European renewable GOO demand up by 8pc in 2020

  • Market: Electricity
  • 02/16/21

Demand for European renewable guarantees of origin (GOO) rose by 8pc to a record high last year, despite lower power demand as a result of Covid-19, with Spain emerging as the single biggest source of GOO demand for the second consecutive year

Cancellation of renewable GOOs in the Association of Issuing Bodies (AIB) hub increased by 8pc year on year to 735.1TWh in 2020, a record high and up from 332.6TWh in 2015 and 182.4TWh in 2010. Demand continues to outstrip supply, with 761.8TWh of renewable GOOs issued in 2020, up from 649.8TWh in 2019, 367.9TWh in 2015 and 25.5TWh in 2010.

Spain emerged as the largest user of GOOs from all sources, cancelling 175.7TWh, an increase of nearly 15pc year on year. Germany was the second-largest single source at 110.5TWh, up by 6pc year on year.

Spanish power demand fell to 27.1GW last year from 28.6GW in 2019, while demand in Germany fell to 53.9GW from 55.5GW in 2019.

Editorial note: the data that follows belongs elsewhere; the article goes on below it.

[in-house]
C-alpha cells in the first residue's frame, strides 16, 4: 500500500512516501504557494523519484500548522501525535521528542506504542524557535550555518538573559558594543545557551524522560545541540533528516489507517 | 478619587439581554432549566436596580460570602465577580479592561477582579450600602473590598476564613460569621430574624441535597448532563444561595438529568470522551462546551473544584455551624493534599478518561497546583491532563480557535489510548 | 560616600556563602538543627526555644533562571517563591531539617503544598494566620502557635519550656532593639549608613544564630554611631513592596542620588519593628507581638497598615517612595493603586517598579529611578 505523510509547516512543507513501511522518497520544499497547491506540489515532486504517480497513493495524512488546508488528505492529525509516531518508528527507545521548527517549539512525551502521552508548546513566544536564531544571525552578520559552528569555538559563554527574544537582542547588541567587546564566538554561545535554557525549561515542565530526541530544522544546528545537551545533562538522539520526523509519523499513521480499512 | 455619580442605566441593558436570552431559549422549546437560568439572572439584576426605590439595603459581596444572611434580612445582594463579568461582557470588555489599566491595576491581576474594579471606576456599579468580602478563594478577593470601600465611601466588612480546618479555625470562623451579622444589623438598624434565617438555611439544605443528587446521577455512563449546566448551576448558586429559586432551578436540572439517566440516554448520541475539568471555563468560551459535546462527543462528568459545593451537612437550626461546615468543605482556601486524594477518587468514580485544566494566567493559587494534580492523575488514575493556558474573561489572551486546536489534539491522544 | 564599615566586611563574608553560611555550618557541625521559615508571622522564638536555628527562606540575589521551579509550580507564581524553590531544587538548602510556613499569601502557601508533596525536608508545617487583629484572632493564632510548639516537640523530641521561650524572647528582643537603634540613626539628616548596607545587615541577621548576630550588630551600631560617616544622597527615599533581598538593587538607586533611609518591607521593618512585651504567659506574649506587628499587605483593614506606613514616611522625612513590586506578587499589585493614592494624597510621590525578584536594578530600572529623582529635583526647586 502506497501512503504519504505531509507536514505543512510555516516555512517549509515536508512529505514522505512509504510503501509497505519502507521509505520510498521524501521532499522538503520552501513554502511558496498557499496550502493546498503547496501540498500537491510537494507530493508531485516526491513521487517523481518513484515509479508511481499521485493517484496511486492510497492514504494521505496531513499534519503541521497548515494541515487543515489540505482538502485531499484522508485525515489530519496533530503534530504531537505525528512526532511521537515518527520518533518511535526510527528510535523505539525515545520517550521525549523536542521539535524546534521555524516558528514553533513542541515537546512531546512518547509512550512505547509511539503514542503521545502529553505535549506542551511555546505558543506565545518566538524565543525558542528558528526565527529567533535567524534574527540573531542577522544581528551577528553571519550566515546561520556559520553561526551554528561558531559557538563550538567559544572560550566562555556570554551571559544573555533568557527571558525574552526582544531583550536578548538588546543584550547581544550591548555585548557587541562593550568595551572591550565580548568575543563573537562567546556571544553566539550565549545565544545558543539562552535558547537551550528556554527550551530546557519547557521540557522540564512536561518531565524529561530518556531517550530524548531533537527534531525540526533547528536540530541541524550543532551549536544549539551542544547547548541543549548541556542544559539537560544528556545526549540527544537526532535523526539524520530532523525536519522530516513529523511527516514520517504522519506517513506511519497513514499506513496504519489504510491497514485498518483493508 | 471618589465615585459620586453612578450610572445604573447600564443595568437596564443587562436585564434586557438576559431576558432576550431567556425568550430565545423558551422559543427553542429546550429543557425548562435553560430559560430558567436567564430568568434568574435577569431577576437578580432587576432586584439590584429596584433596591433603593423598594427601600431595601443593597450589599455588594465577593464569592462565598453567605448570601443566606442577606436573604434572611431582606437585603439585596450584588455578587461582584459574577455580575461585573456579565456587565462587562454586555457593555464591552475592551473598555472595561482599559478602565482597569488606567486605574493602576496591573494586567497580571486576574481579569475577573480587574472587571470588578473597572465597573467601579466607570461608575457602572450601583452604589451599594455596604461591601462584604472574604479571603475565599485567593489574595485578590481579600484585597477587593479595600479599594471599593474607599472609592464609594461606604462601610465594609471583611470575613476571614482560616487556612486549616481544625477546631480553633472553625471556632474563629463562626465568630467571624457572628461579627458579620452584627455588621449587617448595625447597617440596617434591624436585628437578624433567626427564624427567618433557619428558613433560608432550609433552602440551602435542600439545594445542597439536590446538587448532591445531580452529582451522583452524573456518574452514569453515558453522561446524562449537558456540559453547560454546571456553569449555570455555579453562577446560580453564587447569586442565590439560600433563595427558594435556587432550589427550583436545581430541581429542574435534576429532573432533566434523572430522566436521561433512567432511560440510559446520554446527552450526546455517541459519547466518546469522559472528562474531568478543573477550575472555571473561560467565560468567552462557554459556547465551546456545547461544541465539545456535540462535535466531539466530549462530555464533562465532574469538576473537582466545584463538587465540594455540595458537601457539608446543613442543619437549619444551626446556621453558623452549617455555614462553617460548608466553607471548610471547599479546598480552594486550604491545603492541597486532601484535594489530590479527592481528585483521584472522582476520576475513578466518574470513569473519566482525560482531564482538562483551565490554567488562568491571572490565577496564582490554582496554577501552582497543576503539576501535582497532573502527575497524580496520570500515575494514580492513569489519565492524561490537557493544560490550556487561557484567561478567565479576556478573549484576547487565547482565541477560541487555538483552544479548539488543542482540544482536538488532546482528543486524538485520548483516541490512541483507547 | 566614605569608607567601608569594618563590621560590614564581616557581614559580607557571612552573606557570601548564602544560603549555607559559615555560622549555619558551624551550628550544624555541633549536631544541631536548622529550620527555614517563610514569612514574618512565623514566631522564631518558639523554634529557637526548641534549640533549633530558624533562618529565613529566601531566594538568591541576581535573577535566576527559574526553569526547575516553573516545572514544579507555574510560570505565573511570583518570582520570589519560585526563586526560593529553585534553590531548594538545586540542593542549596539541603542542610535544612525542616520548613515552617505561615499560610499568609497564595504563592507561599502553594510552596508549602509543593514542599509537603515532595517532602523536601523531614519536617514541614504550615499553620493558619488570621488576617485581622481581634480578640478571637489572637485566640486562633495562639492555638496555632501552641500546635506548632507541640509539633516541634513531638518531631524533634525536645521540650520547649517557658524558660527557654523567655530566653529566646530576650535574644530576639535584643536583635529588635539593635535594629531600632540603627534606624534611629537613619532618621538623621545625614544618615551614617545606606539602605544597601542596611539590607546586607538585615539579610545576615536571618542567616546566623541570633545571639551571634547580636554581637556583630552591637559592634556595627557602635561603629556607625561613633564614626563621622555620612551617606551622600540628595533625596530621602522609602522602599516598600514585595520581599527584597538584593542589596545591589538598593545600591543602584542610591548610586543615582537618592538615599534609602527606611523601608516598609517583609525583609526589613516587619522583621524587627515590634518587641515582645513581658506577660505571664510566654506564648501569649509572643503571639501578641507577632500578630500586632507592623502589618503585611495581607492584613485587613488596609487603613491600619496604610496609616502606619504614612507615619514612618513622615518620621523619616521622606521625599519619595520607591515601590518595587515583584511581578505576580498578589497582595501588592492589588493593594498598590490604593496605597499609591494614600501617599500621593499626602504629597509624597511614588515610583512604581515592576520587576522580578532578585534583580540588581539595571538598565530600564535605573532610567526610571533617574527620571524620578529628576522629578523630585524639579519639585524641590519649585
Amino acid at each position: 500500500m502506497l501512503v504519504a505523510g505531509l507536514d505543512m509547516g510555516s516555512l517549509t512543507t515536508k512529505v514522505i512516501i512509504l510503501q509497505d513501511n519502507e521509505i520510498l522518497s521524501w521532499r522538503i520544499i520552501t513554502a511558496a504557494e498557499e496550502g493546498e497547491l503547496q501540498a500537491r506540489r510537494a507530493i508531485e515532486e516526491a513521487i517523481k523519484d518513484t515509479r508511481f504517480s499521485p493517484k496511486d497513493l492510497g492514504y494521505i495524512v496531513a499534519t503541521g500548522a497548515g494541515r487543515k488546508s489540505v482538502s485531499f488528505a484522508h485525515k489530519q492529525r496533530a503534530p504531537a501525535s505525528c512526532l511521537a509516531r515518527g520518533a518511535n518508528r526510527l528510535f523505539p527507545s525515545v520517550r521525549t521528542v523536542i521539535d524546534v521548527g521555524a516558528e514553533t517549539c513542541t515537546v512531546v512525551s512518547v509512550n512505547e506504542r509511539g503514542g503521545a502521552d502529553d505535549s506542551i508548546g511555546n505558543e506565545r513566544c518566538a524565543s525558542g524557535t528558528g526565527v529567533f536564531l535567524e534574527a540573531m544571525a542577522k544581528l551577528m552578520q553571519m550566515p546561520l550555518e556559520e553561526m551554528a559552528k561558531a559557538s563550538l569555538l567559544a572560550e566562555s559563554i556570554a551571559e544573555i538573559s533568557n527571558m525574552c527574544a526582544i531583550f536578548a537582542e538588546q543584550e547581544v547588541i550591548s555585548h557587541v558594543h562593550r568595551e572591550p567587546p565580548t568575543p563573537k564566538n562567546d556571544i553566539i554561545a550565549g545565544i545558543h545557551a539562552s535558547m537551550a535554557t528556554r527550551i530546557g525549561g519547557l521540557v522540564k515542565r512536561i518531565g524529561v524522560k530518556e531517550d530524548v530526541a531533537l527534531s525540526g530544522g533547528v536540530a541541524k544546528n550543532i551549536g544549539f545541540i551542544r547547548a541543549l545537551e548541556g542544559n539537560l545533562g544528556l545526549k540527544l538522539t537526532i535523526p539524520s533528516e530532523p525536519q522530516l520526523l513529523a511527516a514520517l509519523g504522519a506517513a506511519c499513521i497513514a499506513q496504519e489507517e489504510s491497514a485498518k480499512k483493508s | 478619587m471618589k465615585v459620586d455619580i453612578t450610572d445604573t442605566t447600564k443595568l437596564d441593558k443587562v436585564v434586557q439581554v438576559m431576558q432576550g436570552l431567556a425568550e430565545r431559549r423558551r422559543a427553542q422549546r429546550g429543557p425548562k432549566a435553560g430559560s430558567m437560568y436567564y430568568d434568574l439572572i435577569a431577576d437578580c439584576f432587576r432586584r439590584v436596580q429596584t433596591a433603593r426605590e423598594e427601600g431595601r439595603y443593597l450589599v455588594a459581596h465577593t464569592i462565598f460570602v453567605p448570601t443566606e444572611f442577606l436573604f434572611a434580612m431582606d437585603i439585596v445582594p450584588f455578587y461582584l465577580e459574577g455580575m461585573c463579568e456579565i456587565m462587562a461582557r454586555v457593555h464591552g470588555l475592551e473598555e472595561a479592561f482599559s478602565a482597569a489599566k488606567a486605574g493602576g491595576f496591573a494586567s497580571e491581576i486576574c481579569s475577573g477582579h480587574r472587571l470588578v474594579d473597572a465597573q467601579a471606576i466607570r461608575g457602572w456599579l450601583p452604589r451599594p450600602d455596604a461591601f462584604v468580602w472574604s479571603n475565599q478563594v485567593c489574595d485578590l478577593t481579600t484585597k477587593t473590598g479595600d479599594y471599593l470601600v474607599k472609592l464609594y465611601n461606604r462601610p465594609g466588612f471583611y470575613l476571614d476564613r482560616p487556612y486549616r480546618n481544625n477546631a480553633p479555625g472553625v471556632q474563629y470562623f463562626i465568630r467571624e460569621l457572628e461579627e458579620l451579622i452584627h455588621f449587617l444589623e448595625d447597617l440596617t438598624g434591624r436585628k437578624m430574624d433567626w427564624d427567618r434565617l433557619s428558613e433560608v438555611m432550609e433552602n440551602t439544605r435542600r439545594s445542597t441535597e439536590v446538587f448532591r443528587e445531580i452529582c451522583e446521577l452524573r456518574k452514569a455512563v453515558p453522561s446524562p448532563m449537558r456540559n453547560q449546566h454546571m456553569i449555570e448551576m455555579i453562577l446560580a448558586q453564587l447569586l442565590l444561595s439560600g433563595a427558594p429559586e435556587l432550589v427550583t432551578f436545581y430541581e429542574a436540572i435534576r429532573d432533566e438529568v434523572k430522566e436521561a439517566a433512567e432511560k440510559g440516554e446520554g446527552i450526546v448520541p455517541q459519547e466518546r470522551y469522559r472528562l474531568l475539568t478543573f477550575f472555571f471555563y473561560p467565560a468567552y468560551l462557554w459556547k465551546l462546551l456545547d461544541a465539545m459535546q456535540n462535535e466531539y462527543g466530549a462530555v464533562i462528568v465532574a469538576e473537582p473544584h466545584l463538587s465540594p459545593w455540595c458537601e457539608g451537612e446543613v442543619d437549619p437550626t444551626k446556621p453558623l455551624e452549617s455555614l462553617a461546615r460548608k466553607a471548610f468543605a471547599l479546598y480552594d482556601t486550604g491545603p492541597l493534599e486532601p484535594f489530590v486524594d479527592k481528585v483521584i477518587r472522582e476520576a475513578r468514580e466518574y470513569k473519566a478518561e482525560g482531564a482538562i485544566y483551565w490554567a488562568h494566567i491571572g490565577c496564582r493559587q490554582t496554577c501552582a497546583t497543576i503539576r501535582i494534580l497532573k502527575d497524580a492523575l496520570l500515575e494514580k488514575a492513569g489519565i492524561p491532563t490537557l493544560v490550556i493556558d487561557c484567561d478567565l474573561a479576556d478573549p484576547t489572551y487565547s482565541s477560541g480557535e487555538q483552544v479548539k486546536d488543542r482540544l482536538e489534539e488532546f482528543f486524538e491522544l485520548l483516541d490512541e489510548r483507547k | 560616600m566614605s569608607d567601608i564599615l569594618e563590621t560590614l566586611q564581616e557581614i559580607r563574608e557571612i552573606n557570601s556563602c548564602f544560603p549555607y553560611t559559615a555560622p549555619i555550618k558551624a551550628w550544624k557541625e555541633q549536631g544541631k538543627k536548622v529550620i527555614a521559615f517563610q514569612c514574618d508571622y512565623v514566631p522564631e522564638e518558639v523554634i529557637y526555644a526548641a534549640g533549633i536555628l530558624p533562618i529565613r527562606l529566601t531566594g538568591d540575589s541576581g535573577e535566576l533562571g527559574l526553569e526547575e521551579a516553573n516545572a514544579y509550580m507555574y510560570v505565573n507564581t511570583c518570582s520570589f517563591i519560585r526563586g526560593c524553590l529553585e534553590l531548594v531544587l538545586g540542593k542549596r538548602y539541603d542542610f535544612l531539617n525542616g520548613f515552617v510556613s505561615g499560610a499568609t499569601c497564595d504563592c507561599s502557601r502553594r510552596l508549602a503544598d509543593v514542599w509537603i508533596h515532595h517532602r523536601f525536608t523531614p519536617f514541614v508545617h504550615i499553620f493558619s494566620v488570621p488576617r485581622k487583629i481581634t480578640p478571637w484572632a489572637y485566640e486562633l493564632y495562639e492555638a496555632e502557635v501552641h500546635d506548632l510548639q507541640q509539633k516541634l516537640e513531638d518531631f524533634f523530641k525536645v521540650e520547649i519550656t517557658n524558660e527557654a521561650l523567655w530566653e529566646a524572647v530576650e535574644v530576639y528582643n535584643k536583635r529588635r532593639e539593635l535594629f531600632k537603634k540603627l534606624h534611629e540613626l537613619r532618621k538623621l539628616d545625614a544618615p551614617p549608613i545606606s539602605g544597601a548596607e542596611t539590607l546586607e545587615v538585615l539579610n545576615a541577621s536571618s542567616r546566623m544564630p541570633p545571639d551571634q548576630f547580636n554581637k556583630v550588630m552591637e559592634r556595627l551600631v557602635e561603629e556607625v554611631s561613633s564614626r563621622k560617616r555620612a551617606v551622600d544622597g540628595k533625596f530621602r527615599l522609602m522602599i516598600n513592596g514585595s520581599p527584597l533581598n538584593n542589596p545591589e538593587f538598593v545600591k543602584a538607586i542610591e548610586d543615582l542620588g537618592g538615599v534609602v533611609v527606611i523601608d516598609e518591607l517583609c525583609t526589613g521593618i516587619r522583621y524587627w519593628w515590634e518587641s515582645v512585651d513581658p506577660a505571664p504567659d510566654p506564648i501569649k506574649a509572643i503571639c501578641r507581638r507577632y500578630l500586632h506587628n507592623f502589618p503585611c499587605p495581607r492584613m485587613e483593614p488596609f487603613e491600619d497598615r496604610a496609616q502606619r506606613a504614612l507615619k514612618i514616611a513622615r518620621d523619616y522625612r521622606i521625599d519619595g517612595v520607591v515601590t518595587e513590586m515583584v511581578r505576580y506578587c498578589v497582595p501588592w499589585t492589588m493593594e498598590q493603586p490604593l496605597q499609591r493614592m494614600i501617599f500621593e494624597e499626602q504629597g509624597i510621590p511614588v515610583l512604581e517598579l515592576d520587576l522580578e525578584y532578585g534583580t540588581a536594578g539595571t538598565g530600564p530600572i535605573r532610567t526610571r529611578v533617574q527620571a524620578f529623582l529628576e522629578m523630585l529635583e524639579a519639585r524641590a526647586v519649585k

Estonia registered the sharpest year-on-year increase, cancelling 1.54TWh, an increase of 414pc year on year, followed by the Czech Republic, where total GOO demand increased by 129pc to 1.4TWh. Demand in the Netherlands increased by 67pc year on year as the country adopted full disclosure, where certificates must be declared for every MWh of power supplied. Power demand in the Netherlands increased last year, averaging 12.6GW compared with 11.6GW in 2019, although still lower than demand in 2017-18.

Slovakia cancelled 909.3GWh in its first year since joining the AIB hub. Slovak market operator OKTE launched GOO auctions late last year, with the next one due in May.

Nordic hydro GOOs for 2020 vintage fell from €0.17/MWh at the start of last year to just under €0.07/MWh by the end of the year, according to Argus' assessments, while European wind GOOs, tradeable in the AIB hub, fell to €0.09/MWh at the end of the year from €0.26/MWh at the beginning of 2020. European solar GOOS remained the premium product, with 2020 vintage ending the year at €0.10/MWh, while European biomass GOOs were the lowest-priced product for most of the year, but fell to parity with Nordic hydro by the end of the year.


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